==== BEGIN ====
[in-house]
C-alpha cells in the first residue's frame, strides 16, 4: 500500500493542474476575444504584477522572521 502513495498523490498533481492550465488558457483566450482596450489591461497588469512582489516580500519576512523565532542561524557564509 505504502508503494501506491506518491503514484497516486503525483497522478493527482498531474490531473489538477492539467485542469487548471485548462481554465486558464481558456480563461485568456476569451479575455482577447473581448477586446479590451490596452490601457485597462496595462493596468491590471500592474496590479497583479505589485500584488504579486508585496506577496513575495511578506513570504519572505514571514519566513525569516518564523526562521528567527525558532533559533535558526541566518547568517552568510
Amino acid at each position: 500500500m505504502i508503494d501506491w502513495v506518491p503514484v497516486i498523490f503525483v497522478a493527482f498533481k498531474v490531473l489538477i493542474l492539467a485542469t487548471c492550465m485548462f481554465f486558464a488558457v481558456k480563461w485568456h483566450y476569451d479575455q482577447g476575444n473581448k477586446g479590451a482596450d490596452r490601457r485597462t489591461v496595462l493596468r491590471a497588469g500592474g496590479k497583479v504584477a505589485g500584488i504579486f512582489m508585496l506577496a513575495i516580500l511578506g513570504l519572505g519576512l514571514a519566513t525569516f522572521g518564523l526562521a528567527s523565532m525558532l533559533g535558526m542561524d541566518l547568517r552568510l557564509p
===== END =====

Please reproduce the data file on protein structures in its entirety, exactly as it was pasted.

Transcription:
[in-house]
C-alpha cells in the first residue's frame, strides 16, 4: 500500500493542474476575444504584477522572521 502513495498523490498533481492550465488558457483566450482596450489591461497588469512582489516580500519576512523565532542561524557564509 505504502508503494501506491506518491503514484497516486503525483497522478493527482498531474490531473489538477492539467485542469487548471485548462481554465486558464481558456480563461485568456476569451479575455482577447473581448477586446479590451490596452490601457485597462496595462493596468491590471500592474496590479497583479505589485500584488504579486508585496506577496513575495511578506513570504519572505514571514519566513525569516518564523526562521528567527525558532533559533535558526541566518547568517552568510
Amino acid at each position: 500500500m505504502i508503494d501506491w502513495v506518491p503514484v497516486i498523490f503525483v497522478a493527482f498533481k498531474v490531473l489538477i493542474l492539467a485542469t487548471c492550465m485548462f481554465f486558464a488558457v481558456k480563461w485568456h483566450y476569451d479575455q482577447g476575444n473581448k477586446g479590451a482596450d490596452r490601457r485597462t489591461v496595462l493596468r491590471a497588469g500592474g496590479k497583479v504584477a505589485g500584488i504579486f512582489m508585496l506577496a513575495i516580500l511578506g513570504l519572505g519576512l514571514a519566513t525569516f522572521g518564523l526562521a528567527s523565532m525558532l533559533g535558526m542561524d541566518l547568517r552568510l557564509p